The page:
NHL stars react to Russian plane crash
National Hockey League stars reacted with shock and grief Wednesday to the news that the Russian KHL team Lokomotiv Yaroslavl, which included several former NHL players, had been wiped out in a plane crash in Russia.
"This is the darkest day in the history of our sport," International Ice Hockey Federation president Rene Fasel said. "This is not only a Russian tragedy. This is a terrible tragedy for the global ice hockey community."
Alex Ovechkin, a Russian superstar for the NHL Washington Capitals who once played for Lokomotiv's Kontinental Hockey League rival Moscow Dynamo, posted on his Twitter account "I'm in shock!!!! R.I.P."
"A whole national tragedy," Ovechkin told the Washington Post. "It's kind of a scary moment."
Lokomotiv included a number of former NHL players and national team talents who skated beside NHL players at Olympic and world championships as well as in quest of the NHL's Stanley Cup.
"Though it occurred thousands of miles away from our home arenas, this tragedy represents a catastrophic loss to the hockey world, including the NHL family, which lost so many fathers, sons, teammates and friends who at one time excelled in our league," NHL commissioner Gary Bettman said.
Lokomotiv was flying to Belarus to face a Minsk club in the team's season opener. The team included Slovakian ex-NHL star Pavol Demitra and was coached by Brad McCrimmon, a Canadian who played 18 seasons as an NHL defenseman.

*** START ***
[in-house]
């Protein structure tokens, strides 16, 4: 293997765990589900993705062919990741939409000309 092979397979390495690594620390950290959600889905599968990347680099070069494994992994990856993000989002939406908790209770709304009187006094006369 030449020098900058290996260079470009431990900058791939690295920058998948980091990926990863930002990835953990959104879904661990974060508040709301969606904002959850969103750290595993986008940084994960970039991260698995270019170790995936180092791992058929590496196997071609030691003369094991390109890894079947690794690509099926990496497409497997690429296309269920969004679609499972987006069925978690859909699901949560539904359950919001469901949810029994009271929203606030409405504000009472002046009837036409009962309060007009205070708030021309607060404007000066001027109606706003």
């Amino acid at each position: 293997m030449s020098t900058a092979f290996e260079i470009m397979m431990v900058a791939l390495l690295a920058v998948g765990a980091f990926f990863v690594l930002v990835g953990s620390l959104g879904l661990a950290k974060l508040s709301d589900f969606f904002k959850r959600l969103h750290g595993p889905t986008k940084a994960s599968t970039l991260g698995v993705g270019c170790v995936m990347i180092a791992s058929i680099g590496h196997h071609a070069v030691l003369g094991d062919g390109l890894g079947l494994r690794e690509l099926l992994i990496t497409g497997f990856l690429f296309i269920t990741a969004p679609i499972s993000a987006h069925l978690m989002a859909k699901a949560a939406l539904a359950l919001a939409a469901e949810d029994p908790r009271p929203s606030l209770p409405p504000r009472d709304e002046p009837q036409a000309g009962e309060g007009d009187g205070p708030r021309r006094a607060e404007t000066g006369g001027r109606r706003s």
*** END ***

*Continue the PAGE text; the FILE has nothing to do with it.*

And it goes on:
"I knew half the team. I didn't believe it at first ... then I felt sick," New York Ranger and former Lokomotiv hometown hero Artem Anisimov told Newsday.
Demitra, 36, played with five NHL clubs, scoring 304 goals in 847 games. He signed with Lokomotiv last year after leading Slovakian scorers at the Vancouver Winter Olympics, his third Olympic appearance.
"People were drawn to Demo. He was a great friend and great teammate," Matt Keator, Demitra's agent, told the Minneapolis Star Tribune. "This is just awful. He was such a popular guy with everyone he has ever played with."
"Hockey lost a great legend in Demitra," said Kevin Shattenkirk of the St. Louis Blues.
NHL players, who were already coping with the deaths of three notable physical enforcers since May, again expressed sorrow and sadness in Twitter postings.
"Another terrible tragedy and loss to the hockey world... makes my body shake thinking bout it," said Michael Grabner of the New York Islanders.
"I can't believe I'm writing another one," tweeted Anaheim's Bobby Ryan. "Too many players gone this year."
"Horrible tragedy!!! Thoughts with families. Enough hockey tragedy this summer," said Mathieu Darche of the Montreal Canadiens.